The blurb on the box proclaims Noctropolis to be an 'adult graphic adventure' and the publisher's own classification rates it for mature people aged seventeen and over as it contains `suggestive themes', `animated violence' and `realistic violence'. All of which arouses curiosity about the game and raises expectations, if not sales. For more experienced adventurers it will, rightly, arouse suspicion and raise doubts about the game's playability.
'Adult' in the Noctropolis context refers to scenes of women in negligees; a shot of your partner topless; you being 'raped' by a succubus; and a distant view of a finger being cut off. Oh, and you get to make pointless wisecracks with a prostitute. Why does the word 'gratuitous' spring so readily to mind? It's all rather sad really, though I imagine that schoolboys may well snigger behind their hands at the sight of women portrayed in this way -- if they get hold of a copy that is. For the rest of us there is little that is 'adult' about this game and much that is juvenile.
Take your character, Peter Grey, for example. His whole life seems to revolve around reading Gothic-Horror comic books -- it's no wonder that his wife left him and he ends up in a comic fantasy of his own. Grey is a suitable name for this character because he has none -- character that is, nor does his alter-ego, Darksheer. Unlike the brooding, mysterious Gabriel Knight or the self-depreciating Tex Murphy, Peter Grey has no personality whatsoever and only the sketchiest of backgrounds.
To a certain extent this sense of his being charismatically challenged is attributable to the failure of the game to allow you to get close to him -- literally. Too often the soaring backdrops overpower your character so that he appears only in the middle distance or as a microscopic speck, never in close-up. This arms-length perspective effectively distances you, the player, from the story and the action. Even the video insert 'close-ups' of other characters rarely attain a size much larger than a postage stamp.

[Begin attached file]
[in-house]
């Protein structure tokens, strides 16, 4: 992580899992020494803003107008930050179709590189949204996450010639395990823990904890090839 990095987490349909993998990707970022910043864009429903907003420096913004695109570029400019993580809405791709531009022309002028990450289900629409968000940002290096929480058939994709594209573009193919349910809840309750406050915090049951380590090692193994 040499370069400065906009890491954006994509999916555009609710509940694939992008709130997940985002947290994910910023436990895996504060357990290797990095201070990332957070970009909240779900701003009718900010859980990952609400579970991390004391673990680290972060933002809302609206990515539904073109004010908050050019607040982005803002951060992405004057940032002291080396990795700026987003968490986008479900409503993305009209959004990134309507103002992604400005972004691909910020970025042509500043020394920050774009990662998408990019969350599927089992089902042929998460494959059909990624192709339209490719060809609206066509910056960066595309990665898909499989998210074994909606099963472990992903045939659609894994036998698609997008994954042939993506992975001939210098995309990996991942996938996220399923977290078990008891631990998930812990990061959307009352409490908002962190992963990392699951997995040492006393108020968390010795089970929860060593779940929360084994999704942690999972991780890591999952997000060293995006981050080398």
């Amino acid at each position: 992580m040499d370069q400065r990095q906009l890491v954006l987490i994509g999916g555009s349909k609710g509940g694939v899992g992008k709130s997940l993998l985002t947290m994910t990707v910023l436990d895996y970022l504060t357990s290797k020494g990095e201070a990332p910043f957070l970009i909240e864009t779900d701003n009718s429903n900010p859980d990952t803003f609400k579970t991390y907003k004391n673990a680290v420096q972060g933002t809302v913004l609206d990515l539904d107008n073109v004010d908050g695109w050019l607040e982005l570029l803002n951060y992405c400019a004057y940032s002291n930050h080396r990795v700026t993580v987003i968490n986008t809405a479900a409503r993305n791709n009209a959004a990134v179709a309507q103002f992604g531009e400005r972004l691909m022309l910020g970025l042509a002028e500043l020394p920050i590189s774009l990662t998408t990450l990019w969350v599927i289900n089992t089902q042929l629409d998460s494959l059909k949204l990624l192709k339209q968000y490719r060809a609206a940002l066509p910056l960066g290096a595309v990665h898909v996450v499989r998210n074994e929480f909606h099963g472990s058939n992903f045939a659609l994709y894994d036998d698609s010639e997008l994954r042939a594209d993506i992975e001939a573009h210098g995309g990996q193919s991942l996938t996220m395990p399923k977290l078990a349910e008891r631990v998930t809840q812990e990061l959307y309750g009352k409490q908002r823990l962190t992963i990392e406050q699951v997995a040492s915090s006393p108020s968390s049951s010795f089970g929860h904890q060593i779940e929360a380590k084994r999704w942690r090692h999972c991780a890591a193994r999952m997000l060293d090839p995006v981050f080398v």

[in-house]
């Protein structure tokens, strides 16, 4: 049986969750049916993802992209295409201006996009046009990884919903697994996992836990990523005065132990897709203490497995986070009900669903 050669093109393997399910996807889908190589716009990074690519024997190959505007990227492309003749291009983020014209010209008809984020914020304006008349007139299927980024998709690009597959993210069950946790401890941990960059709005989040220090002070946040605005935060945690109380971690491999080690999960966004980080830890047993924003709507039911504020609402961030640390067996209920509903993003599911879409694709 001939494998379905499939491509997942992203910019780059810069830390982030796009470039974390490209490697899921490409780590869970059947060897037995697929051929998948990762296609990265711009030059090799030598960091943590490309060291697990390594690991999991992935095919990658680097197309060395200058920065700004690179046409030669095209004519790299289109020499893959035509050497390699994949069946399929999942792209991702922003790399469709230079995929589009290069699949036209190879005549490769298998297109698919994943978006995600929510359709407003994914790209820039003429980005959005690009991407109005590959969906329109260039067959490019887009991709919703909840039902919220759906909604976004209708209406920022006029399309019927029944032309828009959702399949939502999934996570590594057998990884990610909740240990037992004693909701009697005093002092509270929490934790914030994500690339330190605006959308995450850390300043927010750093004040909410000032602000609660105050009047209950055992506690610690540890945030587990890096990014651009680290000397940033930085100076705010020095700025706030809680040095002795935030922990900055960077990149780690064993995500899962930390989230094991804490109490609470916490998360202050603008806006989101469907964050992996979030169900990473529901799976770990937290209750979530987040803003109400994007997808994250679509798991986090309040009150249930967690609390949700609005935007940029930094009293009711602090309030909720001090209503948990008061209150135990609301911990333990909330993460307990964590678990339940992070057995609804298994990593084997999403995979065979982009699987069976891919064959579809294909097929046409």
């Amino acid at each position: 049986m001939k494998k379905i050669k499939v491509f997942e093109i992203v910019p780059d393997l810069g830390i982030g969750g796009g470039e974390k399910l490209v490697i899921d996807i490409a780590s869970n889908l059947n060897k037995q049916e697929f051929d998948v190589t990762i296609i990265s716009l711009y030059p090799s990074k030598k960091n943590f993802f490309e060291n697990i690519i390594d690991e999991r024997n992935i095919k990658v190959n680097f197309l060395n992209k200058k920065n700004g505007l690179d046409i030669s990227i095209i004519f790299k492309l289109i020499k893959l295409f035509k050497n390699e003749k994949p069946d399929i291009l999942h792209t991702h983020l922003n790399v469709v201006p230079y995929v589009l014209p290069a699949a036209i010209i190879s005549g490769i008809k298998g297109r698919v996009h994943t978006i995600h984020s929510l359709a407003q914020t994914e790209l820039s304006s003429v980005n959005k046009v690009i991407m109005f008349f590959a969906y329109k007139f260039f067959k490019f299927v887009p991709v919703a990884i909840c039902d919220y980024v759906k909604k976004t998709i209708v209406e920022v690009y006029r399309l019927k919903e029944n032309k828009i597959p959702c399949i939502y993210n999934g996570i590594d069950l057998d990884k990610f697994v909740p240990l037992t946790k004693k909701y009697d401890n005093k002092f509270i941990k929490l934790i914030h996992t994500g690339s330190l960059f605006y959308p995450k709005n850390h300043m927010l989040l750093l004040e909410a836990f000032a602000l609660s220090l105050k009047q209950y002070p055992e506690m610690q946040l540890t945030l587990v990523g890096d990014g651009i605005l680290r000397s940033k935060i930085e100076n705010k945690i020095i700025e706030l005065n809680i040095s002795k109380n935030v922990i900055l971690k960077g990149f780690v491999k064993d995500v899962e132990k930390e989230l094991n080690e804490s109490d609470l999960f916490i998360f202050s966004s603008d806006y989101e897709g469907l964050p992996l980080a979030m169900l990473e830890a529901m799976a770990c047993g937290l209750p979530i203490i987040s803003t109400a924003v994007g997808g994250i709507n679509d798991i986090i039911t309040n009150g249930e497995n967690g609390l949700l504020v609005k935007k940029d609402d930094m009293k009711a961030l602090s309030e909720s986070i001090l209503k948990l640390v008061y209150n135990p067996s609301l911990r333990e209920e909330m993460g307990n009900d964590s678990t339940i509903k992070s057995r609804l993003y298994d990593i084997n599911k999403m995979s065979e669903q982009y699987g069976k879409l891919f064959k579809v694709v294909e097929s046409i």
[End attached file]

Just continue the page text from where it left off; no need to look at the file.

The story opens with you in your bookshop, the unpaid bills are mounting up, your wife has filed for divorce and to rub salt into your wounds she has sent you a photo of herself and your ex-best friend enjoying themselves on holiday. What's worse is that you can't afford to renew your subscription to your favourite comic, Darksheer. You pick up the last issue and learn that Darksheer himself is quitting Noctropolis and leaving the city vulnerable to marauding demons and weirdos, and breaking his partner, Stiletto's, heart in the process.
You then have this strange dream that you are about to be ravished by a woman in a negligee when, fortunately or unfortunately, the doorbell rings and the illusion dissolves. A parcel is delivered containing another comic and, depending on what you do here (a walkthrough is provided in the manual if you are really stuck) you are whisked away to the ever dark streets of Noctropolis. Here your task is to become the next Darksheer and to overthrow the evil that is stalking the city.
As you progress through the plot the thinnest veneer of mystical mumbo-jumbo is revealed in a desperate attempt to hold it all together, but ultimately it fails to satisfy. Even for a comic book experience the whole thing is too shallow. Not to mention full of holes. The demon Succubus casually strolls around the hallowed halls of the cathedral, sleeps with a bible under her pillow, attacks a priest and yet can be vanquished by a sprinkling of something holy? (The 'solution' is fairly obvious so I don't think I am giving too much away here.)